Whiting are known by several other names
Whiting are fish with many names. Their colloquial names are whiting, sea mullet and Virginia mullet, and all are used by many fishermen. Scientifically, whiting are different species of “kingfish” — northern kingfish, southern kingfish and gulf kingfish. They have the same body shape but different markings. Fishermen in North Carolina’s Cape Fear region catch them all. And all are welcome to be the guest of honor at a fish fry.
Whiting are a triple threat, or maybe a triple treat, in the Cape Fear region. They can be caught inside the inlets, in the surf and from the piers and boats just a little way off the beach in the ocean. They don’t require any specialized tackle, and they remain one of the few North Carolina fish without minimum size or creel limits. Some fishermen overlook whiting. They are usually easy to catch and don’t fight particularly hard — but that’s a mistake. If you enjoy eating fish, you’ll like whiting. Their firm meat has a mild and lightly sweet flavor.
Whiting are one of the first fish to arrive each spring. They typically show just off the beaches, then move into the surf and pier zone. And then into the inlets and rivers. Butch Foster of Yeah Right Charters (www.yeahrightcharters.com, 336-309-5900) in Southport said whiting usually arrive off the mouth of the Cape Fear River in March. A warm spring will see them early in the month, and cool weather delays them a couple of weeks.
Shrimp, Fishbites will entice these fish into biting
Foster said whiting generally show first in roughly 15 feet of water off Caswell Beach, then move west down Oak Island into the surf and east into the mouth of the Cape Fear River. Along the Cape Fear River channel, they like similar depths along the slope from the shallows into the channel.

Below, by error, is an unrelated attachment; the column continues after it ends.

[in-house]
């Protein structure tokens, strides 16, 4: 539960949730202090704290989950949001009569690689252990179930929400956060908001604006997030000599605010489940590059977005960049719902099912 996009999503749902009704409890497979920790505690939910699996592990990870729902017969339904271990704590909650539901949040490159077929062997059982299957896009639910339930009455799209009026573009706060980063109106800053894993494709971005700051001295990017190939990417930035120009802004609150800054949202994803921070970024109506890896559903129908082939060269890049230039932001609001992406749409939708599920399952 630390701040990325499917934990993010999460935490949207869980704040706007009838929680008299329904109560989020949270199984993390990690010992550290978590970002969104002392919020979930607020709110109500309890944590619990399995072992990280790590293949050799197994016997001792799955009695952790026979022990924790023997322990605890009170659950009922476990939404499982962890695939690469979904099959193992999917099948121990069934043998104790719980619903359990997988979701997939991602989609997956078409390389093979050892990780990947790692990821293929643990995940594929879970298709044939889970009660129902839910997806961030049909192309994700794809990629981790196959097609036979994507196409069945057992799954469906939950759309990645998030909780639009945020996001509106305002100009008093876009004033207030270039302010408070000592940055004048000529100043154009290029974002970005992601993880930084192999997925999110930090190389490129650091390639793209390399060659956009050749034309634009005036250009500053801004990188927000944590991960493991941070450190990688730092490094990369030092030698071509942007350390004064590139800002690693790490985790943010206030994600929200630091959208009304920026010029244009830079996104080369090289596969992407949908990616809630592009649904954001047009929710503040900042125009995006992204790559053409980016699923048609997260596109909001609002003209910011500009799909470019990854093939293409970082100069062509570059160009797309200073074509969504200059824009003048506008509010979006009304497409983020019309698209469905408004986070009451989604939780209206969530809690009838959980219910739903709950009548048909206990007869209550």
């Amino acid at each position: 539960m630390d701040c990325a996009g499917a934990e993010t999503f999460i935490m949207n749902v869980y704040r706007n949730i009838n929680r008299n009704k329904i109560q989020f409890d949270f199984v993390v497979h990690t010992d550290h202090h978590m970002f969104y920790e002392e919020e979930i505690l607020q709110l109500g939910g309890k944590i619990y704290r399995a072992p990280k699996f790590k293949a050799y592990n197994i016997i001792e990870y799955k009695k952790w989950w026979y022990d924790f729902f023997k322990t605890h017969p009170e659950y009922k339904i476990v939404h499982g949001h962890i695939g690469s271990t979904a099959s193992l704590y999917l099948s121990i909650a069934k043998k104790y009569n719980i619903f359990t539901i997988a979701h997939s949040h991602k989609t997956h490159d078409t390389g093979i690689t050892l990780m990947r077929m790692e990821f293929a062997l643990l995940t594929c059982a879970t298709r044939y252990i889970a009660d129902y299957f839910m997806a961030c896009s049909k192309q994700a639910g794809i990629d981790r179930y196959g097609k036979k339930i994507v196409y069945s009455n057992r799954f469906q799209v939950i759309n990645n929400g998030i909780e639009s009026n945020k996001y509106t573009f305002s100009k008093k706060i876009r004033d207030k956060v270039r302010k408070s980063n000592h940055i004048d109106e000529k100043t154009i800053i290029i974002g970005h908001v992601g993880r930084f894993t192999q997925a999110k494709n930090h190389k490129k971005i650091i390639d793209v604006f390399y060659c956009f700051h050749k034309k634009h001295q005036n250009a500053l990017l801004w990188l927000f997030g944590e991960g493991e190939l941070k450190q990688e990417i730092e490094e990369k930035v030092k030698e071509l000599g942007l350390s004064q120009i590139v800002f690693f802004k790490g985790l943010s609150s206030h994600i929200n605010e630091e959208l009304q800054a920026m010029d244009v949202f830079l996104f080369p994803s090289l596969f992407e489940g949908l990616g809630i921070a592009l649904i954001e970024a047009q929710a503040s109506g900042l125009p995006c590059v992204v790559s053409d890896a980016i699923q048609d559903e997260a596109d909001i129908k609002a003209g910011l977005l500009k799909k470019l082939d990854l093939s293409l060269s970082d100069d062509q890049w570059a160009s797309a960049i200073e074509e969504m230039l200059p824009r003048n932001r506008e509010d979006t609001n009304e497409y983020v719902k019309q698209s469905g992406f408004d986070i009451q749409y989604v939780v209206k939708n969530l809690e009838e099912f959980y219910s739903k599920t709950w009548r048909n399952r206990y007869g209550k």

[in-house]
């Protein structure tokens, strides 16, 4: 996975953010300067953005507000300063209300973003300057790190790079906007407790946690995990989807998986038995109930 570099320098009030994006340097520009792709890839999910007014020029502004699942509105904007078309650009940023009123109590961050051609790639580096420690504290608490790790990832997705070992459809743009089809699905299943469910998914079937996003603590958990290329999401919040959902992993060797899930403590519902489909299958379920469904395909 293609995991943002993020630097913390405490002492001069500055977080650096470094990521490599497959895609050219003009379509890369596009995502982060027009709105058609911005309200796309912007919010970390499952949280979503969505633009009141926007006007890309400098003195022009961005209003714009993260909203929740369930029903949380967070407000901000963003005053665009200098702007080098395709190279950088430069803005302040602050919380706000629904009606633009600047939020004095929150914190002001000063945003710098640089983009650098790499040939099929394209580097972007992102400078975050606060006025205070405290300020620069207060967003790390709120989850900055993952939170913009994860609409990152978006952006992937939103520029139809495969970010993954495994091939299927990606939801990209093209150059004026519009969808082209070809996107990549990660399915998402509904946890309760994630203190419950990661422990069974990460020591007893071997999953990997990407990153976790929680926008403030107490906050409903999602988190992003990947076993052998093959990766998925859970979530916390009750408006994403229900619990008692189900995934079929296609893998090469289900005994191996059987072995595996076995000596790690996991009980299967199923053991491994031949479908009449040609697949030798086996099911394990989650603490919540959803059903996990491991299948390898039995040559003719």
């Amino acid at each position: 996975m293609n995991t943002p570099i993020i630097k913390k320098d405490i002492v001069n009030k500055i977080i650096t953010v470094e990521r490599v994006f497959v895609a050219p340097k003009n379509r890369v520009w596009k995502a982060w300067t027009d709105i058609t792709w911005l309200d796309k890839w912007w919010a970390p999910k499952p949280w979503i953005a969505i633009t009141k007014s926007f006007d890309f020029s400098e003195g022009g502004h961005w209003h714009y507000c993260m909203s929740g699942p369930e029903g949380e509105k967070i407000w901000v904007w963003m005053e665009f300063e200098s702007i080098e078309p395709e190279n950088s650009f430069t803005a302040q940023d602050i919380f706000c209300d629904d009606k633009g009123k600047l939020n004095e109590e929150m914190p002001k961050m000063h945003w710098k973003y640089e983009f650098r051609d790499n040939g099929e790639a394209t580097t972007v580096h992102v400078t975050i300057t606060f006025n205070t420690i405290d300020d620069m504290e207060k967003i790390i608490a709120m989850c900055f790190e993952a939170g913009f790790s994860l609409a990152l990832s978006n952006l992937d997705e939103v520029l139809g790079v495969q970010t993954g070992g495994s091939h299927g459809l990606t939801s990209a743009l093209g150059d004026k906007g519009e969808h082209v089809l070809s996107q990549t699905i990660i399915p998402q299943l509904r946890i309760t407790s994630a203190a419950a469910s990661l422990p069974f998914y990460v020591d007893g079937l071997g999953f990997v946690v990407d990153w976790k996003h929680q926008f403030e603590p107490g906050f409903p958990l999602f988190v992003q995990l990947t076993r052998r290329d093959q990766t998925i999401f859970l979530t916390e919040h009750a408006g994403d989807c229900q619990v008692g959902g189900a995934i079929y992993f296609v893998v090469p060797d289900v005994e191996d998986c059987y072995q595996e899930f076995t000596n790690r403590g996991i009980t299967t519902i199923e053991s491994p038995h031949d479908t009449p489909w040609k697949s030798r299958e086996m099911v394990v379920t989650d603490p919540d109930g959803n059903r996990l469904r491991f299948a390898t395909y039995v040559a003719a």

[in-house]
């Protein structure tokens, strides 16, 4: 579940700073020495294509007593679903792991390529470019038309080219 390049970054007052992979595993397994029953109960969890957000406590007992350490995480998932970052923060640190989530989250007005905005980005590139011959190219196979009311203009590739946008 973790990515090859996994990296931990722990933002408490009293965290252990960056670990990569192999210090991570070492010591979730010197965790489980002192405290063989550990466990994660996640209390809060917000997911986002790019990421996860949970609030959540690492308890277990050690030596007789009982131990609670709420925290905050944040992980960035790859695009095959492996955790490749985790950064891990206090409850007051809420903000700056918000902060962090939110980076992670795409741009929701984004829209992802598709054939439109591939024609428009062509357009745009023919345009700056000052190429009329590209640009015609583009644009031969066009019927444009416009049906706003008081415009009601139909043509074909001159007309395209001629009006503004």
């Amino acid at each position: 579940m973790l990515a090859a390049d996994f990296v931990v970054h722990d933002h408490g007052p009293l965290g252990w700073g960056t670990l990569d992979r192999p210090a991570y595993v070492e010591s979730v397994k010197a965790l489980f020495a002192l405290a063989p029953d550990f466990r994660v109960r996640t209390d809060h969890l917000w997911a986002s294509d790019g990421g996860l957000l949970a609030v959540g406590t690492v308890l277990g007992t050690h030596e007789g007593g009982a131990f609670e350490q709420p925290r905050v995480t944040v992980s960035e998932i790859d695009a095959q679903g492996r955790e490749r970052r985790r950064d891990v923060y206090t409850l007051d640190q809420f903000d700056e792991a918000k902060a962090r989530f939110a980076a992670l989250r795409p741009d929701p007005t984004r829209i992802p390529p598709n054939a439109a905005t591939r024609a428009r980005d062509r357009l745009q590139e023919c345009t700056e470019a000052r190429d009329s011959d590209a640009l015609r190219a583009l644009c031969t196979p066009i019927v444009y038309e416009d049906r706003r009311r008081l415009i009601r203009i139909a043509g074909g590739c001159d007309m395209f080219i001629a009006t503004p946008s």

Dennis Barbour of Island Tackle Charters (www.facebook.com/islandtacklefishingcharters, 910-458-3049) in Carolina Beach said another good spot to find these fish in the lower Cape Fear River is along and beside the Southport-Fort Fisher ferry channel on the Fort Fisher side. Barbour said they usually congregate on the edge of the channel but sometimes spread into the shallower water around it. He cautioned this is a narrow channel and to anchor nearby and cast, not anchor in it and impede the ferry.
Barbour and Foster agree a basic double-drop bottom rig, baited with pieces of the freshest shrimp possible, will catch these fish. If fresh shrimp are difficult to find, Fishbites synthetic bloodworms are a reasonable, sometimes excellent, substitute. Whiting are bottom feeders that use their superior sense of smell to help find food in stirred up water, so using baits that smell good is important.
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